It will also have long consequences, in that to get deals concessions will have to be made that will rule out future deals. Provide more agricultural access to Australia and New Zealand and risk not being able to offer than to Brazil in return for greater services access.
Meanwhile the UK government must get ready for new barriers to trade between the UK and EU, and between Great Britain and Northern Ireland under the EU Withdrawal Agreement. Deal or no deal this will be the biggest change in trading relations the UK has seen.
The next six months are therefore crucial in defining Brexit, and the UK’s future trade policy. Consensus, detailed consideration of policy, and a more realistic implementation plan will have to follow. The foundations will be laid one way or another by the end of the year, whether that is in the direction of an EU and emerging markets approach, or an anglosphere and EU one.
This does lead to the thought that UK government decisions made this year should attempt to preserve policy space while protecting trade. That is a difficult balance to strike with trade partners who wish to close down our policy space in one way or other, especially when few in Westminster realised the trade-offs the UK would face so quickly. The government has forced itself to make decisions with significant economic consequence quickly. The outcome remains uncertain.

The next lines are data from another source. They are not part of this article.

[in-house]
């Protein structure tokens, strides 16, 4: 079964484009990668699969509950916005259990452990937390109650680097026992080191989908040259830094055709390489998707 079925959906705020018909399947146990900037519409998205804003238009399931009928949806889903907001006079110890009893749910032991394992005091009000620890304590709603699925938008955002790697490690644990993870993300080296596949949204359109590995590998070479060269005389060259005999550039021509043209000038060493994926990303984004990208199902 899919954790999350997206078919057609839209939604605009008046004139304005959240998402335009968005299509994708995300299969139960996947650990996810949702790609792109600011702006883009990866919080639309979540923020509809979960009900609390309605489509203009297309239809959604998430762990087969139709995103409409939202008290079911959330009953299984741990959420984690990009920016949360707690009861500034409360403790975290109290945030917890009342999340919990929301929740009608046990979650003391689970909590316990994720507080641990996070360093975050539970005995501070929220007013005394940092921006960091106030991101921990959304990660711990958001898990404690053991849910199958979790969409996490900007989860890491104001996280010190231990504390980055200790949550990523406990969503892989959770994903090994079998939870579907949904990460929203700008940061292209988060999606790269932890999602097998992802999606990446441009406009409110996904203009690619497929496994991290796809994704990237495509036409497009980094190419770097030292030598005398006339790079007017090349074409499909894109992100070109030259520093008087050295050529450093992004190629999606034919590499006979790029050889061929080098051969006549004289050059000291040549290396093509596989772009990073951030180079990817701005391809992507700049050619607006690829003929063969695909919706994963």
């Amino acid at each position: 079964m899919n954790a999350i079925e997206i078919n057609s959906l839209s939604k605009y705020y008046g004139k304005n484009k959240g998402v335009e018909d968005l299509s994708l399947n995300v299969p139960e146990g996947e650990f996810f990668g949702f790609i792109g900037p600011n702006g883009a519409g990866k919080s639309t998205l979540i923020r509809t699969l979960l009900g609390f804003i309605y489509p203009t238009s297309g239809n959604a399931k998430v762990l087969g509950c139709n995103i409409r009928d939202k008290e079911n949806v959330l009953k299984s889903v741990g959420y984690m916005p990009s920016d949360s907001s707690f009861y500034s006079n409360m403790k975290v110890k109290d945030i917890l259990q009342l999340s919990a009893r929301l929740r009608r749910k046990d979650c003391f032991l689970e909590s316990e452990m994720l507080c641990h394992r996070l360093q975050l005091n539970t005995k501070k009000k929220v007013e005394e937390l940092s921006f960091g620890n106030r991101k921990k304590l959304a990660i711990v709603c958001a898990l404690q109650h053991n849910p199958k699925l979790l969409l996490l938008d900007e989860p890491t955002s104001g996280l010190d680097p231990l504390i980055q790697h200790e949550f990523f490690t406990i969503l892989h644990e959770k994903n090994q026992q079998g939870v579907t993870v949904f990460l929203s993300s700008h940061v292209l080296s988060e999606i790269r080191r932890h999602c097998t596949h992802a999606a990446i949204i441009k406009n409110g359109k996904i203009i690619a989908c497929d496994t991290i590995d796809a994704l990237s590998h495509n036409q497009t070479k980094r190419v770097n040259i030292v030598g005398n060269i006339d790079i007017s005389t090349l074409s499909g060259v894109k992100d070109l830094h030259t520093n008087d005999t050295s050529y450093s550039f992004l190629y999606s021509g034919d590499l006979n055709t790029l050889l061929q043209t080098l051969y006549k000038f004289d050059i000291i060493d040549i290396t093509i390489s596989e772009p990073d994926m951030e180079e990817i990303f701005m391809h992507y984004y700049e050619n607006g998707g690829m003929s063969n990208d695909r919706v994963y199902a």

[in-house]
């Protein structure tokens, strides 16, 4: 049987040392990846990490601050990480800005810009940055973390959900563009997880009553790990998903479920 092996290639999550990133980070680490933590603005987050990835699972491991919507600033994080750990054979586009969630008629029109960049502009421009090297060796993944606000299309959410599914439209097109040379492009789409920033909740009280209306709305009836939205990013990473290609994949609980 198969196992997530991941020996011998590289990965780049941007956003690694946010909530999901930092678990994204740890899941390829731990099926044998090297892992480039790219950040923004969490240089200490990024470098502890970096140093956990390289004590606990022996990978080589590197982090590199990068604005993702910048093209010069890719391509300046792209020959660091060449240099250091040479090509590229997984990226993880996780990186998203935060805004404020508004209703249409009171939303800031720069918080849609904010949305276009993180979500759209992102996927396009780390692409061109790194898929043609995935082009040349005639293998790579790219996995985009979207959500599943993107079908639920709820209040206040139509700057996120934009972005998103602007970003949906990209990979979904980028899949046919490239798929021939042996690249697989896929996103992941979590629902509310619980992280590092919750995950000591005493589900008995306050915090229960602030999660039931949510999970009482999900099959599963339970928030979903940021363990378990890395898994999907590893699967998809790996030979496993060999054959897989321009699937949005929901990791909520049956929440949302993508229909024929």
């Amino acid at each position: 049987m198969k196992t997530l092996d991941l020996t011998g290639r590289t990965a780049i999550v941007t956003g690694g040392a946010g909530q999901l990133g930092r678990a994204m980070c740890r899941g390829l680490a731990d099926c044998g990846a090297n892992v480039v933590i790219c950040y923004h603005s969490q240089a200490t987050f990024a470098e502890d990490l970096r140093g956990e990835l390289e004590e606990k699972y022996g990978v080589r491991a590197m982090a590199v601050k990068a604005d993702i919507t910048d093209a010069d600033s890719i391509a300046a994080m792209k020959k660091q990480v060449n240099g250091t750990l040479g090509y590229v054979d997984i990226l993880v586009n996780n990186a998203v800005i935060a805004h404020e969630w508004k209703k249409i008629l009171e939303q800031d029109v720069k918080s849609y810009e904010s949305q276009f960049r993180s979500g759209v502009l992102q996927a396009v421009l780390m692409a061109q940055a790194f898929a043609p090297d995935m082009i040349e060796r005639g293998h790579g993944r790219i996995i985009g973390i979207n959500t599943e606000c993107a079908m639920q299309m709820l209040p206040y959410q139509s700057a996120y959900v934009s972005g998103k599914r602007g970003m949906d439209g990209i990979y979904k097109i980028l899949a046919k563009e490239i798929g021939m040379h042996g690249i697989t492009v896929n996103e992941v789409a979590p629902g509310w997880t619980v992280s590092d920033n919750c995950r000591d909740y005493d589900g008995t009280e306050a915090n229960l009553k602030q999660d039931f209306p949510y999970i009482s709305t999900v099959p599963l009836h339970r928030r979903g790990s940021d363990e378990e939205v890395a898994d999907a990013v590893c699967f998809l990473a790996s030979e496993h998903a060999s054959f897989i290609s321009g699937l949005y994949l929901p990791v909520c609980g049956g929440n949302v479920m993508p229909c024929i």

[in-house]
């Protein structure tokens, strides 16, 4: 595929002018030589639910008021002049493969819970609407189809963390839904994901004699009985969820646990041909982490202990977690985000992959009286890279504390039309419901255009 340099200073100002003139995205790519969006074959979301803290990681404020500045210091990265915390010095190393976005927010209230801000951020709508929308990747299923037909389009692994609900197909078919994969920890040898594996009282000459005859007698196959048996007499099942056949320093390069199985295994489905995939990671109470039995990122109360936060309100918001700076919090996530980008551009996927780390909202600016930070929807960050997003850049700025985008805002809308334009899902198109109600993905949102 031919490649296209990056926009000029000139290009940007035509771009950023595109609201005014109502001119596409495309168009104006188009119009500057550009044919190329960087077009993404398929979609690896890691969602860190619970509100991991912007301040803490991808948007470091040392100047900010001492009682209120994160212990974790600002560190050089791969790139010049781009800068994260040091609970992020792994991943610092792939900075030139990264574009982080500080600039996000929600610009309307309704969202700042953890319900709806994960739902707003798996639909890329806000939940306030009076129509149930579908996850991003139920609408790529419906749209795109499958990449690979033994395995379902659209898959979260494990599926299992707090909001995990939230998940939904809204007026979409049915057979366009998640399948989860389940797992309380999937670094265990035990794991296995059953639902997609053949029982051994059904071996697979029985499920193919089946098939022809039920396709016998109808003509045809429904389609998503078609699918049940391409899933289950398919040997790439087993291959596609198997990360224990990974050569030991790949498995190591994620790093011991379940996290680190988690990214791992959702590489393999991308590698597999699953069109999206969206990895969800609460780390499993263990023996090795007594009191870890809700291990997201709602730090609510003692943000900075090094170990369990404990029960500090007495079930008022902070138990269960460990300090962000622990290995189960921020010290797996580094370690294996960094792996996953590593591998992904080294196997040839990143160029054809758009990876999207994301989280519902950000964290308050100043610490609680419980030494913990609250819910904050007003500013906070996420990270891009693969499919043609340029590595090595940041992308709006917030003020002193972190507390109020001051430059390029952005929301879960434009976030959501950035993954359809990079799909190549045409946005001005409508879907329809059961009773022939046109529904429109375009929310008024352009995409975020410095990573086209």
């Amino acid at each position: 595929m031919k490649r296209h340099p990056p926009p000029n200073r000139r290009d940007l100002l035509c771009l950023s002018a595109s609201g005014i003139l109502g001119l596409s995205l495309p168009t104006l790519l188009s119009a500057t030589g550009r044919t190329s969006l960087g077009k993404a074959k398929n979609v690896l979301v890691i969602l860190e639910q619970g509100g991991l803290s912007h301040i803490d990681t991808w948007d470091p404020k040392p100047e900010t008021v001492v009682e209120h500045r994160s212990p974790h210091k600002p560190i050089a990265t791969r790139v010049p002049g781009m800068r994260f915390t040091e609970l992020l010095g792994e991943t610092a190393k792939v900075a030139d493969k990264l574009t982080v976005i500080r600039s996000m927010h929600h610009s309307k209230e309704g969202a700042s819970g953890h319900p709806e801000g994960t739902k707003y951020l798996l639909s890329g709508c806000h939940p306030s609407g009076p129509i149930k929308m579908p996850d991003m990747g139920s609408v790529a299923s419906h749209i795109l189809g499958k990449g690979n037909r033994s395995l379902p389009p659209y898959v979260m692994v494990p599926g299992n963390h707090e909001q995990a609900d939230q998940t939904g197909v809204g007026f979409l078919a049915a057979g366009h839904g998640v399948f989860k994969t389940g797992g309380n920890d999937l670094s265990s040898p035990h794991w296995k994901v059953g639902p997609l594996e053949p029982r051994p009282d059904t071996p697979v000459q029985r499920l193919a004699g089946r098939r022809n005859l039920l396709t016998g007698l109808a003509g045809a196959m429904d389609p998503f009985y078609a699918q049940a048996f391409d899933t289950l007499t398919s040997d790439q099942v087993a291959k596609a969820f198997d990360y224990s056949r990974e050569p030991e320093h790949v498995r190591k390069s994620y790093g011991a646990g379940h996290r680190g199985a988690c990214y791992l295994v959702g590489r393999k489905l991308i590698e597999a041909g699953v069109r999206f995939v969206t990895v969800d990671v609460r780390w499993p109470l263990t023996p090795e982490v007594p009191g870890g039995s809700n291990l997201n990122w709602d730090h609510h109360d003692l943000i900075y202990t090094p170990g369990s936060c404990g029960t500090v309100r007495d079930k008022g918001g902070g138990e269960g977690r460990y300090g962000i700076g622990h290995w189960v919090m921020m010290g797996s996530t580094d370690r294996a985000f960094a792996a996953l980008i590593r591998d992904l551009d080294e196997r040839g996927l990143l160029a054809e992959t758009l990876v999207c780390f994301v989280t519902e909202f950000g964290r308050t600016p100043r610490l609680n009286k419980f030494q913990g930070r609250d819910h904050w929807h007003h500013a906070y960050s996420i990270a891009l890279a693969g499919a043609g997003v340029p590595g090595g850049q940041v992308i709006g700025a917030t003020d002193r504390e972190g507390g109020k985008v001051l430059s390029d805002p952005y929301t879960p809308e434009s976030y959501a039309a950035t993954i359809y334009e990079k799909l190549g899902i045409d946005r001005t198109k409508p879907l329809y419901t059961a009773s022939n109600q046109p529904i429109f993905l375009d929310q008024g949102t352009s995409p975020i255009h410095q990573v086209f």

Annex 1: Progress on UK replication of EU Trade Agreements
As at July 1 2020.
 Peru, Colombia, Ecaudor
 Antigua and Barbuda, Barbados, Belize, the Bahamas, Dominica, Dominican Republic, Grenada, Guyana, Jamaica, Saint Christopher and Nevis, Saint Lucia, Saint Vincent and the Grenadines, Trinidad and Tobago (Suriname has approved in principle).
 Costa Rica, El Salvador, Guatemala, Honduras, Nicaragua, Panama
 Madagascar, Mauritius, Seychelles, Zimbabwe
 Fiji, Papua New Guinea
 Botswana, Eswatini, Lesotho, Namibia, South Africa, Mozambique
 The agreement reached with Norway and Iceland covered mostly goods tariffs and would only have applied in the event of a Brexit with no Withdrawal Agreement, therefore must be renegotiated.
 South Korea agreed to recognise EU content as being from the UK for three years, but a renegotiation is due to start two years after entry into force
 A complex EU-Switzerland relationship is difficult to replicate, for a summary of the agreement see https://tradebetablog.wordpress.com/2019/02/12/uk-and-swiss-trade-post-brexit/
 Never entered into force at EU level, as not ratified by EAC countries (see https://ec.europa.eu/trade/policy/countries-and-regions/regions/eac/index_en.htm)
 Now considered to be part of the new trade agreements programme
 Due to the Turkey EU Customs Union would need to be considered alongside an EU deal
Annex 2: Opinions from outside the UK
1. Market Independence from the EU (Hopeful)
- “The UK doesn’t have one obvious sector that China sees as of compelling benefit to its own interests, so a deal is unlikely to be agreed quickly,” said Prof Mitter. “On the other hand, some Chinese specialists say a trade deal would make the UK more dependent on China, and so London might become more willing to speak up for Beijing’s interests in international forums.”